NOTE: This review is a bit late, due to the incompetence of the vendor I purchased my copy of “Cyberpunk RED” from. They gave no indication when I purchased my copy that it would be nearly a week late to arrive, despite being pre-ordered a month in advance. Just saying.
So I’ve spent some time pouring over my new copy of “Cyberpunk RED”, and right off the bat, I will say that this is a good game. While I haven’t run it (yet), it appears to be a worthy successor to “Cyberpunk 2020”.
Now then, let’s get into the nuts & bolts, shall we?
First of all, this is a prodigious tome! Anyone who is already familiar with “Cyberpunk 2020” are used to their relatively thin, softcover books, including the main rulebook. By comparison, “Cyberpunk RED” is a fucking brick, with more than twice the page count of 2020’s core rulebook, and in a hardback format! While it isn’t quite as big as “Pathfinder 2nd Edition”, it’s close, and if you need to club someone into submission, “Cyberpunk RED” would make a handy improvised weapon.
Not that you’d want to do that, though, since the blood would ruin the lovely art scattered throughout the book, most of it in full color! This may not seem like much, in this modern age of tabletop roleplaying, but the previous titles in the Cyberpunk series are known for their excellent black-&-white artwork. This is a welcome upgrade for the series with “RED”, and really cements this game – right from the get-go – as a clear step forward in the series’ development.
In short, this isn’t just a quick revision of “Cyberpunk 2020” or “Cybergeneration”. This is its own animal entirely.
Set a couple of decades after “Cyberpunk 2020”, in the aftermath of a catastrophic war between Militech and Arasoka corporation, “RED” mixes the bleak, dystopian world of “2020” with – if you can believe it – even more angst. This game is dark, way moreso than previous titles in the series, which was already pretty damn bleak. Yet there is still some hope for a brighter future to be found in the setting laid before us here, if you are willing to look.
Basically, while there were some elements of “Mad Max”-style post-apocalyptic roleplaying to be found in “Cyberpunk” before, “RED” picks up that torch and runs with it. Where places like Night City used to be neon and chrome bastions of classic Cyberpunk gameplay, the world of “RED” is still reeling from the aftermath of a [REDACTED – SPOILER] in the center of Night City. Even though that occurred many years before, the city, and the world itself, have yet to recover fully.
Like I said, “Cyberpunk RED” is dark. But in a really cool way!
Now then, I was pleasantly surprised by many of the changes between “2020” and “RED”. For example, gameplay will be very familiar to those who play “2020” and other R. Talsorian Games products, such as “The Witcher”. But character generation has gotten a revision that is very welcome, indeed! While you can still make characters in the classic manner, they have a simple method that is perfect for people either new to R. Talsorian games, or roleplaying in general. This Template system for character generation allows you to make characters in short order, but still have plenty of differences from other characters of that template, to make them your own.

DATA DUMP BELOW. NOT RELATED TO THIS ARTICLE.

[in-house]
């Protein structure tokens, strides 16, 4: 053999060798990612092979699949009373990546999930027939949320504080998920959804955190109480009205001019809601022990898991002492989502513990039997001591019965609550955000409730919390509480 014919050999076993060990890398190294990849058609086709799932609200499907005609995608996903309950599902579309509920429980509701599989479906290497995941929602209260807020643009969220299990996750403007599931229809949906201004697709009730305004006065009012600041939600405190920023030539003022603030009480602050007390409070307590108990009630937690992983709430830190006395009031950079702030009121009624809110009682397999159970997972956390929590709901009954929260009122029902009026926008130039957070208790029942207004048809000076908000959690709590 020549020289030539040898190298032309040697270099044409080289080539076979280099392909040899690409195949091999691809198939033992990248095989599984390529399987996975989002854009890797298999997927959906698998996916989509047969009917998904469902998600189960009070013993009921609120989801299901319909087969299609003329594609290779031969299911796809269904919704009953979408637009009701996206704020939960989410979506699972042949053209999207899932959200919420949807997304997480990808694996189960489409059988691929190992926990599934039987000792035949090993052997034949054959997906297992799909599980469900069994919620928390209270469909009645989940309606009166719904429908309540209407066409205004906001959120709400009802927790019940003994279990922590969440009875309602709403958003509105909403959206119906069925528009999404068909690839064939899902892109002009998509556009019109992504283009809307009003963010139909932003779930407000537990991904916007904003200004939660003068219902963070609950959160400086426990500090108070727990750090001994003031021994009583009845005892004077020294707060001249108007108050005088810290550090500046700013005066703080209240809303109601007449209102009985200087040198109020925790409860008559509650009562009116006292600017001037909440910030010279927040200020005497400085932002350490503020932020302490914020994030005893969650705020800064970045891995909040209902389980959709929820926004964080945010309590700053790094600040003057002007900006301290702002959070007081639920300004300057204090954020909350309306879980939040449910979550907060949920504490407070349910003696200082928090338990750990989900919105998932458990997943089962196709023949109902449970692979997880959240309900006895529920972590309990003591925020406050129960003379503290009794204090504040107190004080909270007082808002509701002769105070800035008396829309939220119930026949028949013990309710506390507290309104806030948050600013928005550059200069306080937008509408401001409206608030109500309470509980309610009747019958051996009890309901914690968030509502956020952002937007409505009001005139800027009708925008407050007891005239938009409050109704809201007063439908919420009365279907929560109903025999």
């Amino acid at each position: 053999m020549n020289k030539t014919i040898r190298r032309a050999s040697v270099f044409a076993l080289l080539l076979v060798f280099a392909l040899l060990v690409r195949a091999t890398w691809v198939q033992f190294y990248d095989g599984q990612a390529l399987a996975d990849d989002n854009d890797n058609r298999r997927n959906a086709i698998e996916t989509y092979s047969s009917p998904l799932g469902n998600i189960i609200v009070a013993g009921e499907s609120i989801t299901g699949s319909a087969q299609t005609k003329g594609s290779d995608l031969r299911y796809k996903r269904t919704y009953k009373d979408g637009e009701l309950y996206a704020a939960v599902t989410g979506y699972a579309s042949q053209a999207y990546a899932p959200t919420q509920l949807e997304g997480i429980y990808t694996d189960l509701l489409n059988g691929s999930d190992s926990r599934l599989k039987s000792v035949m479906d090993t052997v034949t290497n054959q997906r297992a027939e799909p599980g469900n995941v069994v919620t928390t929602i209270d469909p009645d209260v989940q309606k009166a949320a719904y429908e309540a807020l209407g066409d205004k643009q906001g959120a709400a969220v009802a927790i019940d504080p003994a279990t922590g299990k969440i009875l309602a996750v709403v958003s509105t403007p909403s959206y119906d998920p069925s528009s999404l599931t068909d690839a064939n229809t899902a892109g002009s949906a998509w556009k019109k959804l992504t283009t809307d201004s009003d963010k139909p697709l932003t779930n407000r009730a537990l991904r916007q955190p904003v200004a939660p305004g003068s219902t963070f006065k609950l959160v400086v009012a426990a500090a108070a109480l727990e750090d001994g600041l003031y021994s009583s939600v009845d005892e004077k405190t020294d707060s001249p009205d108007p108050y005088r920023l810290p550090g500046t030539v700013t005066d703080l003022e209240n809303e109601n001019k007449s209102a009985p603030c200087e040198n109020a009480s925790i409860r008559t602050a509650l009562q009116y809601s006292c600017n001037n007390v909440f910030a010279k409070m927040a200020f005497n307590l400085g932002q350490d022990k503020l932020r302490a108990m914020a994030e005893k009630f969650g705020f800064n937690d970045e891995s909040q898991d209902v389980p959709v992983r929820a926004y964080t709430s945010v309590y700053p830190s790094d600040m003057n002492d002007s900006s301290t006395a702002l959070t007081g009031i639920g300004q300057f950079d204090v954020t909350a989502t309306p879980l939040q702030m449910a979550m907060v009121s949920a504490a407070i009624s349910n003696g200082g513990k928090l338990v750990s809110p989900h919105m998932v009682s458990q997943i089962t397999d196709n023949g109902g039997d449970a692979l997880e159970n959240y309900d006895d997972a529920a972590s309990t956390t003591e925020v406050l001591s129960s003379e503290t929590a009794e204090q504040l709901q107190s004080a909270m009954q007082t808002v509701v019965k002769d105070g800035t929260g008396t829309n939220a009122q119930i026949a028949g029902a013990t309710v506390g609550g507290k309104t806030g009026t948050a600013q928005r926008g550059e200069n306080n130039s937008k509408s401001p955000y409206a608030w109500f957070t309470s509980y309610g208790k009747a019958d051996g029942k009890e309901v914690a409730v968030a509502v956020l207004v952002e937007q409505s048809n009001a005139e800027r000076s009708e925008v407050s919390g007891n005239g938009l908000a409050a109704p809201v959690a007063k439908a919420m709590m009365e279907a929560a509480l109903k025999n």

Don’t worry, R. Talsorian fans: You still have a Lifepath to run through, regardless of which manner you use to make your character. In fact, it has been upgraded, which is also quite nice!
One thing I enjoy with “Cyberpunk RED” is that it uses flowcharts to lead you through the book, especially during character generation. If you are looking for a specific section, such as where to find Cybernetics for your character, they point you in the right direction, at the start of character generation. This reduces frustration from trying to find sections you need, that are often obscured within other sections. Since this is such a beefy tome, as I said before, this is almost required, and quite welcome in my opinion.
Now then, as I said, I haven’t run this game, nor have I played it yet. But having played many other games from R. Talsorian, including the previous “Cyberpunk” titles, I am confident that this is a worthy successor to the line. The setting is unique enough to warrant a new edition, as are the rules revisions. “RED” is at once both clearly the “Cyberpunk” we all know and love, while being its own thing, as well. This is no jumped-up, errata edition of “2020”, friends.
R. Talsorian’s “Cyberpunk RED” is way better than I expected it to be. This is a must-buy game.